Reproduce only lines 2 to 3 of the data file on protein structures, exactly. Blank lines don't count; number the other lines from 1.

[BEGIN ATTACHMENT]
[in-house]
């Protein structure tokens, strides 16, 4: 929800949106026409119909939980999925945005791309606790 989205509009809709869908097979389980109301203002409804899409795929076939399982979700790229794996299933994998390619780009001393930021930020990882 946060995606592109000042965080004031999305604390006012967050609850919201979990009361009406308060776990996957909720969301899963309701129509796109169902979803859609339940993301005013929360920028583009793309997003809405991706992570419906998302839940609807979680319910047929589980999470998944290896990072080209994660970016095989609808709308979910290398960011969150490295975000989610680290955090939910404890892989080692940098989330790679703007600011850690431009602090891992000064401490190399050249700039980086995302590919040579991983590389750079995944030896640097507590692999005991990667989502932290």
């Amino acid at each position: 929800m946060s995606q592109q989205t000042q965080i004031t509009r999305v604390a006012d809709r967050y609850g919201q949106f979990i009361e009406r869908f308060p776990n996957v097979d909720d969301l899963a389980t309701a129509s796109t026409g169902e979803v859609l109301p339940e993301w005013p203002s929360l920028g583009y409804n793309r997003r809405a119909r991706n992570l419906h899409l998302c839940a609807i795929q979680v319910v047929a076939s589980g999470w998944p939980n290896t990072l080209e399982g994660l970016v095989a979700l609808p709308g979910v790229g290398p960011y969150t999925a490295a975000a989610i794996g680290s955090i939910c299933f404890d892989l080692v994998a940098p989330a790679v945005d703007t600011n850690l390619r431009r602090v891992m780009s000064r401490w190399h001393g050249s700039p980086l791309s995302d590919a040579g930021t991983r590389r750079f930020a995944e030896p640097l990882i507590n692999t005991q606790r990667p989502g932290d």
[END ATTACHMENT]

């Protein structure tokens, strides 16, 4: 929800949106026409119909939980999925945005791309606790 989205509009809709869908097979389980109301203002409804899409795929076939399982979700790229794996299933994998390619780009001393930021930020990882 946060995606592109000042965080004031999305604390006012967050609850919201979990009361009406308060776990996957909720969301899963309701129509796109169902979803859609339940993301005013929360920028583009793309997003809405991706992570419906998302839940609807979680319910047929589980999470998944290896990072080209994660970016095989609808709308979910290398960011969150490295975000989610680290955090939910404890892989080692940098989330790679703007600011850690431009602090891992000064401490190399050249700039980086995302590919040579991983590389750079995944030896640097507590692999005991990667989502932290």
């Amino acid at each position: 929800m946060s995606q592109q989205t000042q965080i004031t509009r999305v604390a006012d809709r967050y609850g919201q949106f979990i009361e009406r869908f308060p776990n996957v097979d909720d969301l899963a389980t309701a129509s796109t026409g169902e979803v859609l109301p339940e993301w005013p203002s929360l920028g583009y409804n793309r997003r809405a119909r991706n992570l419906h899409l998302c839940a609807i795929q979680v319910v047929a076939s589980g999470w998944p939980n290896t990072l080209e399982g994660l970016v095989a979700l609808p709308g979910v790229g290398p960011y969150t999925a490295a975000a989610i794996g680290s955090i939910c299933f404890d892989l080692v994998a940098p989330a790679v945005d703007t600011n850690l390619r431009r602090v891992m780009s000064r401490w190399h001393g050249s700039p980086l791309s995302d590919a040579g930021t991983r590389r750079f930020a995944e030896p640097l990882i507590n692999t005991q606790r990667p989502g932290d």